In contrast, Ryan Bethea is involved in some more secular endeavors (although not entirely!). He’s a producer, writer, and marketing expert who advises companies and helps them grow, and he also has a few other podcasts besides The Exorcist Files. He hosts Kinda Christian, a podcast that asks tough questions about Christianity regarding things like evolution and contradictions in the Bible, and he also runs I Went Camping With, a podcast where he sits down and chats with people from all different walks of life, from sports to politics to entertainment.

Spooky Stories

If you’ve never listened to The Exorcist Files before, you might think it’s just Fr. Martins sitting down with Ryan and narrating his experiences, but that’s not it at all. Sure, there are times when Fr. Martins takes the mic and explains a few things, but by and large, this podcast doesn’t simply recount his stories. Rather, it reenacts them using professional voice actors, and that makes the stories and the people in them really come alive.

What’s more, The Exorcist Files also uses 3D binaural audio, so you feel like the sounds are coming from all around you. That recording style makes for the most realistic listening experience possible, so you’re almost sure to completely lose yourself in Fr. Martins’ stories.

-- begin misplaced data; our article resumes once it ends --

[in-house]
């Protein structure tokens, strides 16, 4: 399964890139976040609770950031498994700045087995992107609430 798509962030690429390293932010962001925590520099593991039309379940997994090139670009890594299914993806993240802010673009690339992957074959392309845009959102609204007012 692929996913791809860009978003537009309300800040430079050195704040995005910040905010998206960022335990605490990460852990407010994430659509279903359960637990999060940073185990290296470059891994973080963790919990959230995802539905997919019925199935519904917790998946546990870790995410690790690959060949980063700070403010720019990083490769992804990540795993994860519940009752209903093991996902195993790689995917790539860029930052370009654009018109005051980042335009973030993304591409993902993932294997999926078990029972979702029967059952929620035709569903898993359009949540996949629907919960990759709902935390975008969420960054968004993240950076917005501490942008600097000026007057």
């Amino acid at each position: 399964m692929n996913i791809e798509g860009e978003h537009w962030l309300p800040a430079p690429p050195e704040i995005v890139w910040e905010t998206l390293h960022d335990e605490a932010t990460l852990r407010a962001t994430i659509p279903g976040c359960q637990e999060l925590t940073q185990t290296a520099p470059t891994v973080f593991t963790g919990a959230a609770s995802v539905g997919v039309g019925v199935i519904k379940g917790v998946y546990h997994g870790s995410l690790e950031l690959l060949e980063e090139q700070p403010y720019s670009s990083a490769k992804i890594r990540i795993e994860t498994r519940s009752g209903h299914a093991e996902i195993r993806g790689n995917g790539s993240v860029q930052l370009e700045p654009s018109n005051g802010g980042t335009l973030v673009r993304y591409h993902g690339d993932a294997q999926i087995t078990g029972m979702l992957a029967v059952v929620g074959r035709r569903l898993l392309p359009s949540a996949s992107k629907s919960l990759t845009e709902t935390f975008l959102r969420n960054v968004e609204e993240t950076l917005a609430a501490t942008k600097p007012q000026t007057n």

Now, that kind of total immersion would make any podcast sound great, but it works especially well for this one. See, when The Exorcist Files gets creepy, it goes all-out on the demonic voice effects. It makes great use of the satanic sounds we’ve all come to expect from possession stories, and it’s absolutely harrowing.

In fact, I even think it’s scarier than most horror movies. I once heard a film critic say that if you want to avoid being scared by a horror film, you should cover your ears, not your eyes, because the sound is really what makes it scary. And this podcast proves he was right. Even though you can’t see anything, the sounds alone are utterly terrifying, so on the level of pure horror storytelling, The Exorcist Files is pretty top-notch.